Britain

British officer, hung as a spy for his involvement in Benedict Arnold’s treason.
British playwright, politician; general who lost the Battles of Saratoga; 1722—92.
Anglo-Irish statesman, orator, author, and political philosopher; 1729—97.
Governor of Quebec; British commander-in-chief, 1782 - 83; 1724—1808.
British general; commander-in-chief, 1778—82; 1730—95.
British general, surrendered with troops at Yorktown; 1738—1805.
King of Great Britain in 1760, at age 22, until 1820; b. 1738.
British lord, American Secretary, 1775—82; 1716—85.
American Secretary, 1768—72; 1718—93.
British admiral, brother of William Howe; 1726—99.

In 1775 the British government was not the limited monarchy we know today. The King was in charge of the executive branch of the government and his duties and powers corresponded, roughly, to those the President now handles in the United States. ... Political parties as we understand them today had yet to be born. England was split into four or five factions, some revolving around a noble Lord such as Marquis of Rockingham, some around a class (the country squires) and roughly on-third of Parliament around the King who, through his executive power, had innumerable jobs, from cabinet post to lucrative sinecures, to dispense among those who supported him.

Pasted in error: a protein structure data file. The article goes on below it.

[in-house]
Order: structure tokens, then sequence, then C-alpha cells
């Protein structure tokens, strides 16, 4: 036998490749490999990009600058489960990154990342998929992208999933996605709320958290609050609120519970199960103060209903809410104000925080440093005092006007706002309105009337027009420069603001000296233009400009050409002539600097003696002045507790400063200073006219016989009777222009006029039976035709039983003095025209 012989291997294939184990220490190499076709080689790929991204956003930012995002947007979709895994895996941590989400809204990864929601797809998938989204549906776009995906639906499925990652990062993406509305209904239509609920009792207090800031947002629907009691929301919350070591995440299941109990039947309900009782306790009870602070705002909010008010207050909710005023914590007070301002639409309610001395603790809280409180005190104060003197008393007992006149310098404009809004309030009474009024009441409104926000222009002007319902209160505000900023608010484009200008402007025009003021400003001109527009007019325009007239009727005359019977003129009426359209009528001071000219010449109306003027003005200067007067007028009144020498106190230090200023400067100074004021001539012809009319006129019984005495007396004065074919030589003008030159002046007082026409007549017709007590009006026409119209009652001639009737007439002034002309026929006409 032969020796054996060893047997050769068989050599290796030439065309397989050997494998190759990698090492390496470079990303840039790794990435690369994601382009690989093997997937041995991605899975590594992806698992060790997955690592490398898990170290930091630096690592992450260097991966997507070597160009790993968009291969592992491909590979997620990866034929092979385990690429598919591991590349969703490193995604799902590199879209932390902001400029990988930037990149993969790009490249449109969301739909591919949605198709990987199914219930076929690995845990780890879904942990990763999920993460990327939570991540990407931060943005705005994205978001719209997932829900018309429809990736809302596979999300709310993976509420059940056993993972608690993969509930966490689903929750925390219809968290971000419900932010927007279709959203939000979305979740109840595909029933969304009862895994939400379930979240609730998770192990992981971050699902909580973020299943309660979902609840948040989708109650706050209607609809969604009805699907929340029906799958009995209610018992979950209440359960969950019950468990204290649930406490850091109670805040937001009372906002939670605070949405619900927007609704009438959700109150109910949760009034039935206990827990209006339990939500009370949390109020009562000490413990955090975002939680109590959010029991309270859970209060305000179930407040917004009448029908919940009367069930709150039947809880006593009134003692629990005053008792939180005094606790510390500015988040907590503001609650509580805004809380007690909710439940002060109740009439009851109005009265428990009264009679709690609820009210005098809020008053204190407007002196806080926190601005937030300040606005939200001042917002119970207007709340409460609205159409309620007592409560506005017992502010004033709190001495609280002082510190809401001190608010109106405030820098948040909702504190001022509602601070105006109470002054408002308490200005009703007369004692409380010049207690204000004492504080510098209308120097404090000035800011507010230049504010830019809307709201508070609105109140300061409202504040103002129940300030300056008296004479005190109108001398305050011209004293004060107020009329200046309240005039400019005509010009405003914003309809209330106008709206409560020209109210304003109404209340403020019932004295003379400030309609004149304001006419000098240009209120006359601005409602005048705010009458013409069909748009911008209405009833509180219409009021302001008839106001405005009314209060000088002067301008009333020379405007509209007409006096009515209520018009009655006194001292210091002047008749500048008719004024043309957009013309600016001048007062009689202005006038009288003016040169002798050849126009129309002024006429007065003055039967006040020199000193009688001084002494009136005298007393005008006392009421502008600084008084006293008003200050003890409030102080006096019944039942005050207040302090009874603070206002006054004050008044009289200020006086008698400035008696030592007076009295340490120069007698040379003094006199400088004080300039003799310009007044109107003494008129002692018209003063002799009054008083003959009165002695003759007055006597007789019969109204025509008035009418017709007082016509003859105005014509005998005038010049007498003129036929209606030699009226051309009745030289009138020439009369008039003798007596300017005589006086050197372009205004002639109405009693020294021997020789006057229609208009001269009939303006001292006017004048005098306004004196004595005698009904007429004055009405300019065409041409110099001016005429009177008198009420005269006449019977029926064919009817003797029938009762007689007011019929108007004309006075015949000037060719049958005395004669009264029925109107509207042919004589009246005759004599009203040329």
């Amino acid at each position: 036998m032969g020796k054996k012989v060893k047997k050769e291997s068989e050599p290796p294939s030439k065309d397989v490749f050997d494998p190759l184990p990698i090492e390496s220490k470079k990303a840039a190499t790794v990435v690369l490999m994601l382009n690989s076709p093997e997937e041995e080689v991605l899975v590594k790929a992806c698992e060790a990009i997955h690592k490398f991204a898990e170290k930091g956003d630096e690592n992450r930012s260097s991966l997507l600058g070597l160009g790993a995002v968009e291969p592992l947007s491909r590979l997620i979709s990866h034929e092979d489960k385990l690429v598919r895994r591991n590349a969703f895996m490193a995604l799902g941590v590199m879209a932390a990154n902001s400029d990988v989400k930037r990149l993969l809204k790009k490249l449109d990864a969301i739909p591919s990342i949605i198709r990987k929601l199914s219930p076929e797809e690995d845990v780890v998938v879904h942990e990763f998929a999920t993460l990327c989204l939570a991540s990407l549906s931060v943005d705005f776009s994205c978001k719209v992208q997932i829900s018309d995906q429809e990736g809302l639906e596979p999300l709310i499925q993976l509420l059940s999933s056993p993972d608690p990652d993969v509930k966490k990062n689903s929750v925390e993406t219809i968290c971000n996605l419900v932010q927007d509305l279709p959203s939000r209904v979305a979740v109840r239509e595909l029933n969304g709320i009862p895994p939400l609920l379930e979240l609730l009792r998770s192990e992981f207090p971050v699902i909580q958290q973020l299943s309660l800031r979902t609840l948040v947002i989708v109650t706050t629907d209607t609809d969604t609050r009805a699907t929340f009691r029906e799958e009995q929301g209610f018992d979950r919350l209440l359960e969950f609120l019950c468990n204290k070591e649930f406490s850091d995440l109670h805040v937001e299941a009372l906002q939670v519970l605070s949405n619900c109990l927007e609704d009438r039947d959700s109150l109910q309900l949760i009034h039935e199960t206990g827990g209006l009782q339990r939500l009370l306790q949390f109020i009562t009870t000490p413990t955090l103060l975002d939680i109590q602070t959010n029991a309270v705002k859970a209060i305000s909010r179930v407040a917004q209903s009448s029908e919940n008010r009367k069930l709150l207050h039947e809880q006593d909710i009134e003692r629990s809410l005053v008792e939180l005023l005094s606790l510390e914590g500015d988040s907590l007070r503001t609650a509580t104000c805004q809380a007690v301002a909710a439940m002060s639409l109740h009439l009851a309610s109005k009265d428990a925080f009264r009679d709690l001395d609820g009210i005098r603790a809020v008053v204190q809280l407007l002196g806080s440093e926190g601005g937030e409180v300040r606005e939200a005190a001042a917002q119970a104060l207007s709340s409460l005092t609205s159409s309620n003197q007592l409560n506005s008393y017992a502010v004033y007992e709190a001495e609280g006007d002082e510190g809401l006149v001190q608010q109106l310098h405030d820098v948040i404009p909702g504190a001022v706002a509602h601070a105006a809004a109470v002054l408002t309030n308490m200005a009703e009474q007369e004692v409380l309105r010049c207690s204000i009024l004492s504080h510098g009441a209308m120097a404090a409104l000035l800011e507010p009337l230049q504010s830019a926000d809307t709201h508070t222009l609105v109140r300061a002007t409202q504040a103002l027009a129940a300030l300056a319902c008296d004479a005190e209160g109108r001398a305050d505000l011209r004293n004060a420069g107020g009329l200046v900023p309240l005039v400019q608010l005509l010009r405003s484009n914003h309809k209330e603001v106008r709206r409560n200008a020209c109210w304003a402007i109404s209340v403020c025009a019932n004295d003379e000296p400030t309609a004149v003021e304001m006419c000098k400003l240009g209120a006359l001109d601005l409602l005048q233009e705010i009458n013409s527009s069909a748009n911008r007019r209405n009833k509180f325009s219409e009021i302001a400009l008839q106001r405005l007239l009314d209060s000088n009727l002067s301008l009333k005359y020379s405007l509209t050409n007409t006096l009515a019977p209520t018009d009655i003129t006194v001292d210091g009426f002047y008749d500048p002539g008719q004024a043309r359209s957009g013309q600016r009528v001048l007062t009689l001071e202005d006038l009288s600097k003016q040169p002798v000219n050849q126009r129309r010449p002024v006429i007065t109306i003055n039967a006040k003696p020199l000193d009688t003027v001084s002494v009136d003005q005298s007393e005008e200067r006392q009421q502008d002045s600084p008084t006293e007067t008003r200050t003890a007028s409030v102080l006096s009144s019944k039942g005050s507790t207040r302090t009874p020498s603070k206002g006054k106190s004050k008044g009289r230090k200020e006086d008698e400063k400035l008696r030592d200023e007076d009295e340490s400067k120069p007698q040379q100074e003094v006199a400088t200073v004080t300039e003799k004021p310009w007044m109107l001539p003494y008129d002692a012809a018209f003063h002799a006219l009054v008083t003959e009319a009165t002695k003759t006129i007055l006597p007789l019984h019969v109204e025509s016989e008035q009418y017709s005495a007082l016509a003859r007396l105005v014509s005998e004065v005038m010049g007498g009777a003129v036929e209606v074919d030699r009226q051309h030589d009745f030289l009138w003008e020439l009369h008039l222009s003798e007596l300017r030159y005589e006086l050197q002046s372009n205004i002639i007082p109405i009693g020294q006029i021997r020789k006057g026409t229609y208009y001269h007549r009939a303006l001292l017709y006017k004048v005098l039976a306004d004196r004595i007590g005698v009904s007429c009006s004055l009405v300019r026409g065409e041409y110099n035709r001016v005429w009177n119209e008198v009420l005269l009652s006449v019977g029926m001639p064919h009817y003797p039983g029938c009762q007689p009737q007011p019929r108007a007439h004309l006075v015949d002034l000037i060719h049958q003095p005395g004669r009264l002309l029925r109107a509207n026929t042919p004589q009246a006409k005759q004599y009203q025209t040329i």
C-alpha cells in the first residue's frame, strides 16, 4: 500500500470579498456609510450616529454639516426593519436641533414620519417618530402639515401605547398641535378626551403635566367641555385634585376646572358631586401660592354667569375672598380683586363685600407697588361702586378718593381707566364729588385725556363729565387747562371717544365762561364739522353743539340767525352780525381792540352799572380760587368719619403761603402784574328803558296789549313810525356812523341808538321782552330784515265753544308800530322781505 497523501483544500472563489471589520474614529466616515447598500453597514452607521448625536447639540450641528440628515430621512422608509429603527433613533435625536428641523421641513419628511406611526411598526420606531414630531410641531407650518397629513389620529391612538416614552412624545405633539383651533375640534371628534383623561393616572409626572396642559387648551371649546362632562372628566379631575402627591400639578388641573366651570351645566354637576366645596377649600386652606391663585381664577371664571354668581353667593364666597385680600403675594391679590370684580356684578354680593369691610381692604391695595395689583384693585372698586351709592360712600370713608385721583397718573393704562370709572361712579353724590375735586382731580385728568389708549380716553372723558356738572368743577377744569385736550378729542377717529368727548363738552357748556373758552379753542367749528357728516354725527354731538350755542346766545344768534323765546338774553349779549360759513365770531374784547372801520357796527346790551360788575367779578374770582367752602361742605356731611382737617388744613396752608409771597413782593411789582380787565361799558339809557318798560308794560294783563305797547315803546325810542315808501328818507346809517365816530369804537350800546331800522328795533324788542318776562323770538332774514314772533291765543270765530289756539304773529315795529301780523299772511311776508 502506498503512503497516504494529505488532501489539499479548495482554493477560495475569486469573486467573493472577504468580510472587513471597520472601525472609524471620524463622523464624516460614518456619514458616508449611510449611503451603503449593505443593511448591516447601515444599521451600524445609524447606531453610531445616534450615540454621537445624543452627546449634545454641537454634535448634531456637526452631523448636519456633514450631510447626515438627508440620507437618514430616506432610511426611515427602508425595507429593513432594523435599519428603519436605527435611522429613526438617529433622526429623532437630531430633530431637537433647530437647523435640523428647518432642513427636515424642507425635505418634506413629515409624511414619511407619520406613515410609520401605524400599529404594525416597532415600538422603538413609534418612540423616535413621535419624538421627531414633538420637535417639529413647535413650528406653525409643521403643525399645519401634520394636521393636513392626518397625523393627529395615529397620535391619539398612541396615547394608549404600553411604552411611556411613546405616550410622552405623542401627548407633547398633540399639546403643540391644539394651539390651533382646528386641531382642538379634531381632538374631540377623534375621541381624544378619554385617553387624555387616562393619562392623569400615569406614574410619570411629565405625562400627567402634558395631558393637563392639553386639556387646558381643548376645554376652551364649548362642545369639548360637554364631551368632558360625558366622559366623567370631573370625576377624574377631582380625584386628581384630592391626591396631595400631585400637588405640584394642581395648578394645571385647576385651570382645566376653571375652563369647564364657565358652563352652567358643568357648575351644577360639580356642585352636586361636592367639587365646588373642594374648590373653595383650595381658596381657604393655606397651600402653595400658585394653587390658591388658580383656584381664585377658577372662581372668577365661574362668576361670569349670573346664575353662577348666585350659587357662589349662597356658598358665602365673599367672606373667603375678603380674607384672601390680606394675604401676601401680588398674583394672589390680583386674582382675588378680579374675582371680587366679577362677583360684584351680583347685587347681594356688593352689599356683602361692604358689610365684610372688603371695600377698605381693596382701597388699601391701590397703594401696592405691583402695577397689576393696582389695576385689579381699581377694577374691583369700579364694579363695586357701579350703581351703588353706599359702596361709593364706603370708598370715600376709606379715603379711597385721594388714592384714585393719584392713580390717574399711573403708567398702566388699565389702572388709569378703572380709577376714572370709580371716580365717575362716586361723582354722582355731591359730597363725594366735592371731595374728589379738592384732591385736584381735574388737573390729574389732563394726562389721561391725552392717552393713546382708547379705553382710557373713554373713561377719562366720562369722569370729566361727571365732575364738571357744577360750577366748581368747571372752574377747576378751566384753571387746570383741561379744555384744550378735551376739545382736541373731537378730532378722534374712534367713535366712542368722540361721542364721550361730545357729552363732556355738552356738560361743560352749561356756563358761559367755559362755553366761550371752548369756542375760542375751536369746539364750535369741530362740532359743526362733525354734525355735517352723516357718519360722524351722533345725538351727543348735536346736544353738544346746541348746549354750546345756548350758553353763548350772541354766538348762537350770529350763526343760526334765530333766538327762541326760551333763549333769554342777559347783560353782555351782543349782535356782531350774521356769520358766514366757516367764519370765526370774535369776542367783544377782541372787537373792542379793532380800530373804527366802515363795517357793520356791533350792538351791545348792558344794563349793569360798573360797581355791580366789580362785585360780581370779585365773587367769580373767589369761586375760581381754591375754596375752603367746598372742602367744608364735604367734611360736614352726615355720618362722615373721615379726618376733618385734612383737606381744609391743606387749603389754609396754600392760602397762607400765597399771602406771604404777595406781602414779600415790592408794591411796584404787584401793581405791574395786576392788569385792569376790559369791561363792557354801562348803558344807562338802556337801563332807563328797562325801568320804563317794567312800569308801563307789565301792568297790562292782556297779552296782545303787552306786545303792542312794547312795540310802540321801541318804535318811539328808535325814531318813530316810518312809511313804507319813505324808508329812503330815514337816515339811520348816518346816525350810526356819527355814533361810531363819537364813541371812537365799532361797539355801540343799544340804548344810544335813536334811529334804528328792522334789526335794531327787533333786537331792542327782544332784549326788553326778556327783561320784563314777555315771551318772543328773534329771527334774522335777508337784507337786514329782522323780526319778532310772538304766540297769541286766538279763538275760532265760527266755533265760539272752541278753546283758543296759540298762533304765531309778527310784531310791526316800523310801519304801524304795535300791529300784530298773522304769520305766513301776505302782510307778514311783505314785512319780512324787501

Thomas Fleming
Now We Are Enemies: The Story of Bunker Hill (1960; reissued 2010)